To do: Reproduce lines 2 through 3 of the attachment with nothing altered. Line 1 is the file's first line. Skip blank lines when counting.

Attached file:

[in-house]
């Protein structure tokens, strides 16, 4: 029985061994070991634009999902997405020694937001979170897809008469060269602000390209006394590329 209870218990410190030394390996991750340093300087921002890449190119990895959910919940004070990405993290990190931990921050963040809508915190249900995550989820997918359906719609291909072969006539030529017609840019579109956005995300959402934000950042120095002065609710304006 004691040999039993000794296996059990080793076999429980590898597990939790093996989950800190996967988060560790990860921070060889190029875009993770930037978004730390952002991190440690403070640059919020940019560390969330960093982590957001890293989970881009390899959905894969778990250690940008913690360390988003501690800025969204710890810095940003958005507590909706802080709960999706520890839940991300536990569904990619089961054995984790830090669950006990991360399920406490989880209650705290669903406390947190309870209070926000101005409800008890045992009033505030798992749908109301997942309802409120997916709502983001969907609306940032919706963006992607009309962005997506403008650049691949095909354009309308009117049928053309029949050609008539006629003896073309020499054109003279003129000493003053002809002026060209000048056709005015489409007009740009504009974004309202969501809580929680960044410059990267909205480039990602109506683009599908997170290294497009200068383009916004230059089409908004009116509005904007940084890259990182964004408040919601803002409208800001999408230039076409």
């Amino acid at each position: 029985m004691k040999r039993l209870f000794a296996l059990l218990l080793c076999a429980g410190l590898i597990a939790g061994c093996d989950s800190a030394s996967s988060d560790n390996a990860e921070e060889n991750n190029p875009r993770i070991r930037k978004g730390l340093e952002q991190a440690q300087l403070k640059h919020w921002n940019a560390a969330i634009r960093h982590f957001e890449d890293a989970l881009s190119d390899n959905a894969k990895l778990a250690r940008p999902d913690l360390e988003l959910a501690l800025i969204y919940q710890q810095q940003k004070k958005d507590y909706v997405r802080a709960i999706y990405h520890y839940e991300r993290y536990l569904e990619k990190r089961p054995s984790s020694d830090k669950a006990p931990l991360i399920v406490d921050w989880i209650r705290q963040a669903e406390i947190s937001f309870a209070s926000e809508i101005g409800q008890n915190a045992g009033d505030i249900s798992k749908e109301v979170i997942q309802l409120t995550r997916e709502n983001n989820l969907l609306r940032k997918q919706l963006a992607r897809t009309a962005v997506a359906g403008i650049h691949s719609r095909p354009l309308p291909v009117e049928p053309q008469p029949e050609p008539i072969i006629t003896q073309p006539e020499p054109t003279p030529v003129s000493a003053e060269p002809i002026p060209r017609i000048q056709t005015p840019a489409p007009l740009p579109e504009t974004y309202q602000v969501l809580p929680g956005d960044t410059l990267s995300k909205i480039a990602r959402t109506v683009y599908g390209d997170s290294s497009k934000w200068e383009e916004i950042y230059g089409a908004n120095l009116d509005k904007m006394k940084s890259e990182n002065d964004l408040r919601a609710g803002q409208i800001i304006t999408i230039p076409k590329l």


């Protein structure tokens, strides 16, 4: 029985061994070991634009999902997405020694937001979170897809008469060269602000390209006394590329 209870218990410190030394390996991750340093300087921002890449190119990895959910919940004070990405993290990190931990921050963040809508915190249900995550989820997918359906719609291909072969006539030529017609840019579109956005995300959402934000950042120095002065609710304006 004691040999039993000794296996059990080793076999429980590898597990939790093996989950800190996967988060560790990860921070060889190029875009993770930037978004730390952002991190440690403070640059919020940019560390969330960093982590957001890293989970881009390899959905894969778990250690940008913690360390988003501690800025969204710890810095940003958005507590909706802080709960999706520890839940991300536990569904990619089961054995984790830090669950006990991360399920406490989880209650705290669903406390947190309870209070926000101005409800008890045992009033505030798992749908109301997942309802409120997916709502983001969907609306940032919706963006992607009309962005997506403008650049691949095909354009309308009117049928053309029949050609008539006629003896073309020499054109003279003129000493003053002809002026060209000048056709005015489409007009740009504009974004309202969501809580929680960044410059990267909205480039990602109506683009599908997170290294497009200068383009916004230059089409908004009116509005904007940084890259990182964004408040919601803002409208800001999408230039076409």
């Amino acid at each position: 029985m004691k040999r039993l209870f000794a296996l059990l218990l080793c076999a429980g410190l590898i597990a939790g061994c093996d989950s800190a030394s996967s988060d560790n390996a990860e921070e060889n991750n190029p875009r993770i070991r930037k978004g730390l340093e952002q991190a440690q300087l403070k640059h919020w921002n940019a560390a969330i634009r960093h982590f957001e890449d890293a989970l881009s190119d390899n959905a894969k990895l778990a250690r940008p999902d913690l360390e988003l959910a501690l800025i969204y919940q710890q810095q940003k004070k958005d507590y909706v997405r802080a709960i999706y990405h520890y839940e991300r993290y536990l569904e990619k990190r089961p054995s984790s020694d830090k669950a006990p931990l991360i399920v406490d921050w989880i209650r705290q963040a669903e406390i947190s937001f309870a209070s926000e809508i101005g409800q008890n915190a045992g009033d505030i249900s798992k749908e109301v979170i997942q309802l409120t995550r997916e709502n983001n989820l969907l609306r940032k997918q919706l963006a992607r897809t009309a962005v997506a359906g403008i650049h691949s719609r095909p354009l309308p291909v009117e049928p053309q008469p029949e050609p008539i072969i006629t003896q073309p006539e020499p054109t003279p030529v003129s000493a003053e060269p002809i002026p060209r017609i000048q056709t005015p840019a489409p007009l740009p579109e504009t974004y309202q602000v969501l809580p929680g956005d960044t410059l990267s995300k909205i480039a990602r959402t109506v683009y599908g390209d997170s290294s497009k934000w200068e383009e916004i950042y230059g089409a908004n120095l009116d509005k904007m006394k940084s890259e990182n002065d964004l408040r919601a609710g803002q409208i800001i304006t999408i230039p076409k590329l």